Challenge to Caffe Nero’s CVA fails
The High Court has recently rejected a creditor landlord’s challenge to the Caffe Nero CVA, which will remain in effect. The decision provides guidance on the use of the electronic voting procedure for creditors, and last-minute modifications to a CVA which can be made once the voting window has begun.
What is a CVA?
A CVA (Creditors’ Voluntary Arrangement) is a legally binding agreement between a company and its unsecured creditors. It is a flexible procedure which can allow for debt reduction, more time for payment, and for variations to contracts such as leases.
A CVA will bind all of the company’s unsecured creditors regardless of how they voted if 75% (in value) vote in favour of the proposals. Once approved, a CVA can only be challenged on the basis of “material irregularity” (which relates to how the vote was conducted) or “unfair prejudice” (which relates to the fairness of the overall effect of the CVA on particular creditors).
Caffe Nero CVA
As with a large number of high street retailers, Caffe Nero was hit hard by Covid. In an attempt to avoid falling into administration, Nero Holdings Limited (“NHL”) proposed a CVA in November 2020. The nominees and directors opted to utilise the electronic voting system, requiring creditors to vote on the proposals by 23:59 on 30 November 2020.
One of the primary proposals in the CVA was to reduce Caffe Nero’s rent arrears, future rent, service charges and insurance.
EG Group Limited offer
At 20:48 on 29 November 2020, EG Group Limited (“EG”) made an offer to purchase NHL. The terms of this offer were conditional upon the CVA being approved, but if accepted, meant that the rent arrears would be paid in full. Rather than delaying the deadline for the creditors’ vote, as EG suggested, the nominees and directors of NHL proceeded with the original deadline, but announced to the creditors (1) at 14:30, that the offer had been made by EG; and (2) at 22:20, a proposal that the CVA would be modified with the effect that the rent arrears would be paid in full if the EG offer were to be agreed within 6 months.
The CVA was later approved within the deadline by the requisite majority.
Funded by EG, one of NHL’s landlords challenged the CVA approval. The challenge encompassed both material irregularity and unfair prejudice:
• The landlord submitted that NHL’s nominees and directors should, upon receipt of EG’s offer, have adjourned or postponed the voting deadline. The Judge highlighted however that the Insolvency Rules (“the Rules”) contain no mechanism to extend an electronic voting deadline and that the only way to do so would be by making an application to the court. He noted that the timing of EG’s offer had in reality left little time for NHL’s directors and nominees to make such a decision.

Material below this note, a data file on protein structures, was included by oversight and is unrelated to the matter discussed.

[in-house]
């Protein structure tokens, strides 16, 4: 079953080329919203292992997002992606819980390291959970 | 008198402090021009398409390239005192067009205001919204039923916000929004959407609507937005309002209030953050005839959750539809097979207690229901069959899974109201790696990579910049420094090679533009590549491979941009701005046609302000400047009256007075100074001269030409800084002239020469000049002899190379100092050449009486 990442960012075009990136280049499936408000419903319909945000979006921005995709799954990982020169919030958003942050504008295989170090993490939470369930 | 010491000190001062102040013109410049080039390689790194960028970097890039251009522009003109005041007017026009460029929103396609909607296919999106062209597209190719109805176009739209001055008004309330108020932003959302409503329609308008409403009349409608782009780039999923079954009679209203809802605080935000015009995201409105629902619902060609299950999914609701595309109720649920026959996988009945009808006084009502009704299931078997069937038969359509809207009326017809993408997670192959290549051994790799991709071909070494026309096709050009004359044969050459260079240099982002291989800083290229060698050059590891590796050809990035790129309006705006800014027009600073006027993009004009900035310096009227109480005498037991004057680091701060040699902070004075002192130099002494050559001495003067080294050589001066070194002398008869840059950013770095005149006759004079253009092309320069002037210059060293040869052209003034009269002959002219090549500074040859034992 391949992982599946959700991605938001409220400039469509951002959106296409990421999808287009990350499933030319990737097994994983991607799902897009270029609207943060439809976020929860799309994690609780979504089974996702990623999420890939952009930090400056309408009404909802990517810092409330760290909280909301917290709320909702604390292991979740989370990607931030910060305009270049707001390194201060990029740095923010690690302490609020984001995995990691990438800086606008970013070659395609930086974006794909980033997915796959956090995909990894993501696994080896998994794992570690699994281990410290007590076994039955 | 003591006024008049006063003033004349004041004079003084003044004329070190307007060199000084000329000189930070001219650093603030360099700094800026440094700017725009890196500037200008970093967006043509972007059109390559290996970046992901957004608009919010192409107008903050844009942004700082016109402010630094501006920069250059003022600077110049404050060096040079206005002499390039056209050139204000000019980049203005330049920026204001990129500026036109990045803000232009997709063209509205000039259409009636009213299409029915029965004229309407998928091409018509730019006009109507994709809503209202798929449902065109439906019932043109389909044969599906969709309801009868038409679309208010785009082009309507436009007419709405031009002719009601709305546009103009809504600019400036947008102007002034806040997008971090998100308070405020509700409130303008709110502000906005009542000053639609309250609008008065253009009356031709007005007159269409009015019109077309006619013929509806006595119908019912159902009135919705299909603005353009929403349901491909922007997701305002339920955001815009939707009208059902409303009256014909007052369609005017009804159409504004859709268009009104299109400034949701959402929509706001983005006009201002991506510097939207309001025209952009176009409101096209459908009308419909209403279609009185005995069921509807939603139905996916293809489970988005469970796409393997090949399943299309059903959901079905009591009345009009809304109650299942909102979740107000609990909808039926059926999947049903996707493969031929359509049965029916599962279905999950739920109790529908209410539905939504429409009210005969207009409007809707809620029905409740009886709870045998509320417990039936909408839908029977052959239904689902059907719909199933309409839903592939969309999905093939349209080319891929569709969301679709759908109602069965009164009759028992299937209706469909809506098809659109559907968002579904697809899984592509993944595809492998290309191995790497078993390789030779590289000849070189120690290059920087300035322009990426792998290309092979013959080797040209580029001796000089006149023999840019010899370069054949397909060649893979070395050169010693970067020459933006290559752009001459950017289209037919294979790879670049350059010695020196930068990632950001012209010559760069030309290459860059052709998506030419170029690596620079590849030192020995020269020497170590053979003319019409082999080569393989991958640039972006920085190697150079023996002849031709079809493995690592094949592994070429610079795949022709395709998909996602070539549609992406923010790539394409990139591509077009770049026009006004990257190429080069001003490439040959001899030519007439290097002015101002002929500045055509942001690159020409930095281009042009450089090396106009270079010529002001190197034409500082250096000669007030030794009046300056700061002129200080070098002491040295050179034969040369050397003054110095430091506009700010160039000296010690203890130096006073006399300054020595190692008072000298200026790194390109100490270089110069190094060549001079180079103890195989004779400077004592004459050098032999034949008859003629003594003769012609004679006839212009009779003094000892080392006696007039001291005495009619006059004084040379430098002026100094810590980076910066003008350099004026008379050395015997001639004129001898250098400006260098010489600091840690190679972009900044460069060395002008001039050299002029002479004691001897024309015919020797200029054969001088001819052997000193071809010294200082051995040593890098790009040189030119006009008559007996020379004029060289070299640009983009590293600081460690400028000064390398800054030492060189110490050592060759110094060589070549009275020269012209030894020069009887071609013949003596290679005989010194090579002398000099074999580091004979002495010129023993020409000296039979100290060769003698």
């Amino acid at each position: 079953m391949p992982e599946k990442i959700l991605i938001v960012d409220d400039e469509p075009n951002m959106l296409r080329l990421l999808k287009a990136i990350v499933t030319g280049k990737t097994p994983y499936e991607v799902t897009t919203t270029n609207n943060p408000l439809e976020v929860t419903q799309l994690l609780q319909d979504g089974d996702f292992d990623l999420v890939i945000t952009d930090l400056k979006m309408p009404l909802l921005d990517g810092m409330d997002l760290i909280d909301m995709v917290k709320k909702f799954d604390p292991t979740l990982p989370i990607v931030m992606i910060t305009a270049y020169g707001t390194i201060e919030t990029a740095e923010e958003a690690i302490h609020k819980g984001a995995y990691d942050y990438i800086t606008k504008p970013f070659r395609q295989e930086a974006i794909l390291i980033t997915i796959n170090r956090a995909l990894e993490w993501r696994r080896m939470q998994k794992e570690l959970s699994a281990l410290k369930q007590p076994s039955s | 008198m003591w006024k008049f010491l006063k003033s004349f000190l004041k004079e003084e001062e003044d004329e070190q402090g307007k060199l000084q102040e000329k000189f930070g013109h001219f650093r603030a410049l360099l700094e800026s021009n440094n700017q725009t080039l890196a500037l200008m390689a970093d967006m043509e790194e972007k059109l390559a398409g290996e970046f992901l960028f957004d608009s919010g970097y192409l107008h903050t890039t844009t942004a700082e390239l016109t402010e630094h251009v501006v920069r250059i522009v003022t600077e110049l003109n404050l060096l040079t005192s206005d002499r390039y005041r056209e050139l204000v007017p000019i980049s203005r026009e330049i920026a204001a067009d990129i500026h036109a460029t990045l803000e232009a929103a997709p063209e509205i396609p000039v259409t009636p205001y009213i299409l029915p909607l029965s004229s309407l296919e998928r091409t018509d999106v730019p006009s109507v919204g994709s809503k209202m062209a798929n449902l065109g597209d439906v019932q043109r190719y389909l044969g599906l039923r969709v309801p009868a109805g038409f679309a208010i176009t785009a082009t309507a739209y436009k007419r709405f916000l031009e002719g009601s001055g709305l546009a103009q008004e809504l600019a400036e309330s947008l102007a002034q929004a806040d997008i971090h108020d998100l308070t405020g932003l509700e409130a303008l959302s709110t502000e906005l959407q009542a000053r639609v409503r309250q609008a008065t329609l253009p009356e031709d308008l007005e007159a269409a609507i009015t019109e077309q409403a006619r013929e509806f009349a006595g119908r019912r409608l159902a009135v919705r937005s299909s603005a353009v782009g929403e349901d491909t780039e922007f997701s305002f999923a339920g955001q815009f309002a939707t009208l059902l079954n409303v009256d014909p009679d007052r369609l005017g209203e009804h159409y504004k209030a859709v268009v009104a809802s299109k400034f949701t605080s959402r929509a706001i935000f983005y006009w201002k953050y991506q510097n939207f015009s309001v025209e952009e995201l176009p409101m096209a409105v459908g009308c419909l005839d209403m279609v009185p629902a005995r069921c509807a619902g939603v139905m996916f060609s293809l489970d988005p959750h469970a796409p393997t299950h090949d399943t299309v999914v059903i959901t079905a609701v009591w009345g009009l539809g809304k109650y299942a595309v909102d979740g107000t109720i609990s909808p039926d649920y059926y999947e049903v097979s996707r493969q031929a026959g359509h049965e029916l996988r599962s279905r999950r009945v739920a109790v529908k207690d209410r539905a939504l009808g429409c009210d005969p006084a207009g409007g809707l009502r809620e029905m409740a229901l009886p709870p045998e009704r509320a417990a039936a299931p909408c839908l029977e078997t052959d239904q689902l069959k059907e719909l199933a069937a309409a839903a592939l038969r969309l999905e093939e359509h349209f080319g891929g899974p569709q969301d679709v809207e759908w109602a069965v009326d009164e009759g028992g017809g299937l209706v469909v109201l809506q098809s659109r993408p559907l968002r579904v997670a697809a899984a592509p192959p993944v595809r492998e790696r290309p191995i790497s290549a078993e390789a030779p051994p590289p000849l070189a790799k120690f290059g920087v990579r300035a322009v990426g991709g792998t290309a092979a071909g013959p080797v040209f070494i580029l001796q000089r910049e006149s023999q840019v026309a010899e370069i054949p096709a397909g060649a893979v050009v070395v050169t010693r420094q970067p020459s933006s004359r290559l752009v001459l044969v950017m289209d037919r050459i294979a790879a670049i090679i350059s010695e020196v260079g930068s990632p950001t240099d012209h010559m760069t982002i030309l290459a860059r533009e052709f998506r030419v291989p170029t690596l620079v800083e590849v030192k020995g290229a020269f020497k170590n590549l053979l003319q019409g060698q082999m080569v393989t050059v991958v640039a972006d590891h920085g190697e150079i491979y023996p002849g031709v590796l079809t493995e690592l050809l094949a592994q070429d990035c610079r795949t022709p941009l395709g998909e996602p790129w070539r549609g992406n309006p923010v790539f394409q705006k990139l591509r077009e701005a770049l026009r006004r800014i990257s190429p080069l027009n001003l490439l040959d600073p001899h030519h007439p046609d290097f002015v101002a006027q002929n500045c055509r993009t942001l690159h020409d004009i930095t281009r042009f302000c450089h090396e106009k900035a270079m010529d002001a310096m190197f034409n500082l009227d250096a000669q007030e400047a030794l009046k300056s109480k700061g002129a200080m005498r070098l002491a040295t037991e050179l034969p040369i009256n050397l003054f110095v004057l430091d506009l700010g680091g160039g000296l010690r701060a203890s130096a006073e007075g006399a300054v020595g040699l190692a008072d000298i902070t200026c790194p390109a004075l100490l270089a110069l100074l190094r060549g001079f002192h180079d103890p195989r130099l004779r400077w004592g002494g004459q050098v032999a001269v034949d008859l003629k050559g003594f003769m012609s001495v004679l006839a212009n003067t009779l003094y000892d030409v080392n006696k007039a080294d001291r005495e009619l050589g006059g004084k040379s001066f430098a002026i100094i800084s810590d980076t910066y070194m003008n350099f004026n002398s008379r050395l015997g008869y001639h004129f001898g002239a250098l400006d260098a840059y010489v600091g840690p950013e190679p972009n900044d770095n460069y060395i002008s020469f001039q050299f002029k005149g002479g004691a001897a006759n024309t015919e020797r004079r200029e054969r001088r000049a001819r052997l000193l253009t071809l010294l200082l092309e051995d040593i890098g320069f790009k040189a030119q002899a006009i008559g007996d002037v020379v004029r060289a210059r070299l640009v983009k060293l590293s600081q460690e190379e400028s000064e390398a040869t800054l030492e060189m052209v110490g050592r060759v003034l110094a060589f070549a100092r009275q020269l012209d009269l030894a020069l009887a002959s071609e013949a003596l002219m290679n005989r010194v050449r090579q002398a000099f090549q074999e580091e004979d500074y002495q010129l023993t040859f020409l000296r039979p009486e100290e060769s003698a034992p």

• It was further submitted that NHL had failed to engage with EG in relation to its offer. The Judge considered this but concluded that any such failure did not amount to material irregularity.
• The Judge rejected the landlord’s assertion that the announcement of EG’s offer was misleading as it did not fully set out the terms of the offer. He also rejected the argument that the nominees’ report should have been updated to confirm that the alternative to the CVA was no longer administration, but a sale to EG, on the basis that there is no requirement in the Rules that the nominees’ report contain this information. The Judge considered that the announcement to the creditors was sufficient.
• The landlord also submitted that the fact that a number of votes had already been cast when the announcement in relation to the modification was made amounted to a material irregularity. The Judge confirmed however that, if a CVA is ultimately approved, a modification made within the voting window and after votes had been cast is also to be treated as approved (so long as the company has also consented). As the modification in this case was wholly in favour of the creditors this did not amount to material irregularity.
As the alternative to a CVA was a sale to EG, whereby NHL would remain solvent, the landlord submitted that the CVA was unfairly prejudicial. The Judge rejected this argument on the basis that whether or not the creditors would have been unfairly prejudiced would depend entirely on what course of action EG were to take had the CVA not been approved. In this respect, the court was not convinced that EG would have made a similar offer had the CVA failed, as such an offer, rather than purchasing separate parts of NHL at a discount, would not have been in EG’s commercial interests.
On the basis of the above, the Judge rejected the challenge on all grounds.
This case highlights the inflexibility of the electronic voting procedure which is prescribed by the Rules, especially in instances where an offer is made during the voting window which may have an effect on the creditors’ decision. It also confirms that modifications which are introduced during the voting window, and once votes have been cast, are in principle acceptable (although it is important to note that on the facts of this case, the modification was creditor-friendly, a factor which the Judge gave some weight to).